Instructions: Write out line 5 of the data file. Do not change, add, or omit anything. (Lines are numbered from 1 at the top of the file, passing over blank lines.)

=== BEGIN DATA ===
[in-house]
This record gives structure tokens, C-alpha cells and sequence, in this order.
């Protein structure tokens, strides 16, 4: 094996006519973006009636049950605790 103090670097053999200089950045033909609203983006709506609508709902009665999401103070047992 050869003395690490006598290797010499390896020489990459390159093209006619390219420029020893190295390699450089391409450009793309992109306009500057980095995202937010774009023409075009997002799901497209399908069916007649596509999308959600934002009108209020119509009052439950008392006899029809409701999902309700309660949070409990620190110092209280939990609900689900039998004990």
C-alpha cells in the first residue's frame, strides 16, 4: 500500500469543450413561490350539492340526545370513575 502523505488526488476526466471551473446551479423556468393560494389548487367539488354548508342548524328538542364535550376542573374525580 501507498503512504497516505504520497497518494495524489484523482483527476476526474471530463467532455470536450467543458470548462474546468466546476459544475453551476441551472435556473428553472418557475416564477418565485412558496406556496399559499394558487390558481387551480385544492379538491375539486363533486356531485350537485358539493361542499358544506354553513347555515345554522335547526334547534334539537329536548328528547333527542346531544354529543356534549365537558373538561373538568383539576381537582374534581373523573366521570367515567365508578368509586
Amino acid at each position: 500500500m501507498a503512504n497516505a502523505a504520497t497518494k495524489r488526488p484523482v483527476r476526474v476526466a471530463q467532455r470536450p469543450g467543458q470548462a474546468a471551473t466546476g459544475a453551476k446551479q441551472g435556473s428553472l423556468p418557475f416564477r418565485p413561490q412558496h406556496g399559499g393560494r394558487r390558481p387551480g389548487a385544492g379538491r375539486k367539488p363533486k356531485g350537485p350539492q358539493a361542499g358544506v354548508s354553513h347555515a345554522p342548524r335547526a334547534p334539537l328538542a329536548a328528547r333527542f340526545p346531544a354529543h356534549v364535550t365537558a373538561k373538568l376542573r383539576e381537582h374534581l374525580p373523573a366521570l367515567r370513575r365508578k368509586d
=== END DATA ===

Amino acid at each position: 500500500m501507498a503512504n497516505a502523505a504520497t497518494k495524489r488526488p484523482v483527476r476526474v476526466a471530463q467532455r470536450p469543450g467543458q470548462a474546468a471551473t466546476g459544475a453551476k446551479q441551472g435556473s428553472l423556468p418557475f416564477r418565485p413561490q412558496h406556496g399559499g393560494r394558487r390558481p387551480g389548487a385544492g379538491r375539486k367539488p363533486k356531485g350537485p350539492q358539493a361542499g358544506v354548508s354553513h347555515a345554522p342548524r335547526a334547534p334539537l328538542a329536548a328528547r333527542f340526545p346531544a354529543h356534549v364535550t365537558a373538561k373538568l376542573r383539576e381537582h374534581l374525580p373523573a366521570l367515567r370513575r365508578k368509586d